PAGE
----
Calif oyster farm closure ends long battle
SAN FRANCISCO (AP) — Kevin Lunny's struggle to keep his family's oyster farm running in Point Reyes National Seashore appears to be over, closing out an era of oysterman plying the park's pristine waters and ushering in the nation's newest ocean wilderness.
U.S. Interior Secretary Ken Salazar's announcement Thursday that he was allowing the oyster farm's lease to expire took many by surprise — especially Drakes Bay Oyster Co. owner Lunny — whose family also operates a cattle ranch in the park.
"We expected a different decision. We really thought that there was a right and a wrong here, and we expected the secretary to make the right decision," Lunny said.
Salazar's move keeps intact a Congressional mandate from 1976 that sought to restore Drakes Estero to its natural state, removing the oyster racks and motor boats used to shuttle the shelled delicacies to and from shore. Environmentalists and the National Park Service said the farm disturbed harbor seal pupping, and damaged native plants.
In the end, after millions of dollars spent on studies and years of heated debate, Salazar decided that returning the area to its natural state was more important than allowing a popular local business to continue operating.
"After careful consideration of the applicable law and policy, I have directed the National Park Service to allow the permit for the Drakes Bay Oyster Co. to expire ... and to return the Drakes Estero to the state of wilderness that Congress designated for it in 1976," Salazar said in a statement.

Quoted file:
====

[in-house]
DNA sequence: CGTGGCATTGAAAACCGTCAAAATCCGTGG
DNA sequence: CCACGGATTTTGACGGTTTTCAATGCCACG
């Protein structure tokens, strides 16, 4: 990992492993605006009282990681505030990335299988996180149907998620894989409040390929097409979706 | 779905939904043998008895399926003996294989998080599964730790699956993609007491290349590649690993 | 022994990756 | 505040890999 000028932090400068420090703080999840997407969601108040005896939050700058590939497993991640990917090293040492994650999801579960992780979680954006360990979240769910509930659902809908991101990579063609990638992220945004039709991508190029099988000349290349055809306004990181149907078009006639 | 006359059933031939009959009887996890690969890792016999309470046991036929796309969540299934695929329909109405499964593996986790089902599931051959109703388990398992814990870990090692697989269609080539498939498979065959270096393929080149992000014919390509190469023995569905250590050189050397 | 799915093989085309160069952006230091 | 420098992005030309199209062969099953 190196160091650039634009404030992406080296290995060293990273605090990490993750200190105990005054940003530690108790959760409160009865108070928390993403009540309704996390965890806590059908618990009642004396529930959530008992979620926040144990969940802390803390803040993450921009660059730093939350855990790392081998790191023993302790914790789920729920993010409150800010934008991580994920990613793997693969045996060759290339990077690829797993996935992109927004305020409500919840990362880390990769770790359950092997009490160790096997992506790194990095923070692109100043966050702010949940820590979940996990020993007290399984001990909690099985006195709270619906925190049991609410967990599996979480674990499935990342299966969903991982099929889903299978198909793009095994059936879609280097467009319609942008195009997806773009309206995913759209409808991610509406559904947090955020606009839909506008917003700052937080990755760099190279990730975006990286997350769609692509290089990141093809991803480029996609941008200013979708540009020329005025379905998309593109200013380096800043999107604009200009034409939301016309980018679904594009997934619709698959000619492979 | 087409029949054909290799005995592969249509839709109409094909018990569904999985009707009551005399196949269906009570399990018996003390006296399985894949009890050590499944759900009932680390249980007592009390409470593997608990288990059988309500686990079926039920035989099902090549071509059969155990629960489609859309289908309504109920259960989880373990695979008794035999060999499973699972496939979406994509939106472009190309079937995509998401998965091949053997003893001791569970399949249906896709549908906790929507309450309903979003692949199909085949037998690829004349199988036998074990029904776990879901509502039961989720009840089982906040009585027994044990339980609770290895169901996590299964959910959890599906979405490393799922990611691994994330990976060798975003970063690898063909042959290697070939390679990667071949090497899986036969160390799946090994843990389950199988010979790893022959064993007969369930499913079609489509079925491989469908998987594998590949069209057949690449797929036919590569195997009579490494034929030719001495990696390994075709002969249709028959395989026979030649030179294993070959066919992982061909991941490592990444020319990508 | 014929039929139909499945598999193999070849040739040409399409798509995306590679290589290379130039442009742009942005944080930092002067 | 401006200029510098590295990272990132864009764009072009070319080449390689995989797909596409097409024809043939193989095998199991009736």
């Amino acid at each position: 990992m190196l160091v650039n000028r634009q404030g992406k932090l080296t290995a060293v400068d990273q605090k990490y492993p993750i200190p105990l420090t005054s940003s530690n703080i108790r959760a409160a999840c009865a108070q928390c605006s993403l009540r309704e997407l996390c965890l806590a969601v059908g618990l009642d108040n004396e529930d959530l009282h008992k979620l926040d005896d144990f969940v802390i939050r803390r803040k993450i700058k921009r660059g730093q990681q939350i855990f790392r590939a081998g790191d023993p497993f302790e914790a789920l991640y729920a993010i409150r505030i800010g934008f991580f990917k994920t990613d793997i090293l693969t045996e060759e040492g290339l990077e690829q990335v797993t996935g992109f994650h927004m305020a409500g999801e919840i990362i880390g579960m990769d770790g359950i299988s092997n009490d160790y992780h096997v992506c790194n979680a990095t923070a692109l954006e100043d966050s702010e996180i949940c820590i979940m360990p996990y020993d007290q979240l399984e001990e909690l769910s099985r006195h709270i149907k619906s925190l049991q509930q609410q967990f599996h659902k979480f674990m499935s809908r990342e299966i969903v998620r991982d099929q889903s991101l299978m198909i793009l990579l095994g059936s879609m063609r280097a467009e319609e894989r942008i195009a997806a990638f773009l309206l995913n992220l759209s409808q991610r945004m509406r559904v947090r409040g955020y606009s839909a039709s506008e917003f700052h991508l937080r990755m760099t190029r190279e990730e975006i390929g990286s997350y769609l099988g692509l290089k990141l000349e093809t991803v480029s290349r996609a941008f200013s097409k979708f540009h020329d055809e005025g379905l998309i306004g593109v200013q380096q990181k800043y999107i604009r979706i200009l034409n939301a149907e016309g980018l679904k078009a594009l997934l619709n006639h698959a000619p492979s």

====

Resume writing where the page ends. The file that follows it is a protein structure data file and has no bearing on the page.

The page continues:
Salazar visited the oyster farm last week and said he did not make the decision lightly.
The national seashore was added to the federal parks system by Congress in 1962, and protects more than 80 miles of California coastline.
The Interior secretary was given the power to lease the park's lands for dairy and cattle-ranching purposes. Currently there are 15 beef and dairy ranches operating along the Point Reyes seashore. Those ranches will remain open under the decision Thursday.
Lunny bought the oyster company in 2004, knowing the lease expired in 2012. But his lawyers felt an extension could be negotiated, so he decided to take on the fight.
The company will have to remove its property from park land and waters within 90 days. Because the lease was set to expire, the company gets no compensation for the decision.
Salazar did not stop all commercial activities in the park. He sought to extend the terms of the cattle ranch leases from 10 to 20 years.
"Ranching operations have a long and important history on the Point Reyes peninsula and will be continued at Point Reyes National Seashore," he said.
The oyster farm had many powerful allies who fought vociferously on its behalf. Many hailed the oyster operation as an example of sustainable aquaculture and the local foods movement.
Sen. Dianne Feinstein, D-Calif., and the National Academy of Sciences claimed park officials were trying to get rid of the oyster farm by exaggerating its negative impacts on the environment.
On Thursday, Feinstein said she was extremely disappointed by the decision by Salazar that will put 30 people out of work.
"The National Park Service's review process has been flawed from the beginning with false and misleading science," she said in a statement.
To resolve the dispute over the seals, more than $1 million in taxpayer money was spent on environmental assessment studies, according to records. That study was used by Salazar to make his final decision.
California's other senator, Barbara Boxer, voiced support for Salazar's choice, saying he made his decision based on science and law.
Jason Dearen can be reached on Twitter: http://www.twitter.com/JHDearen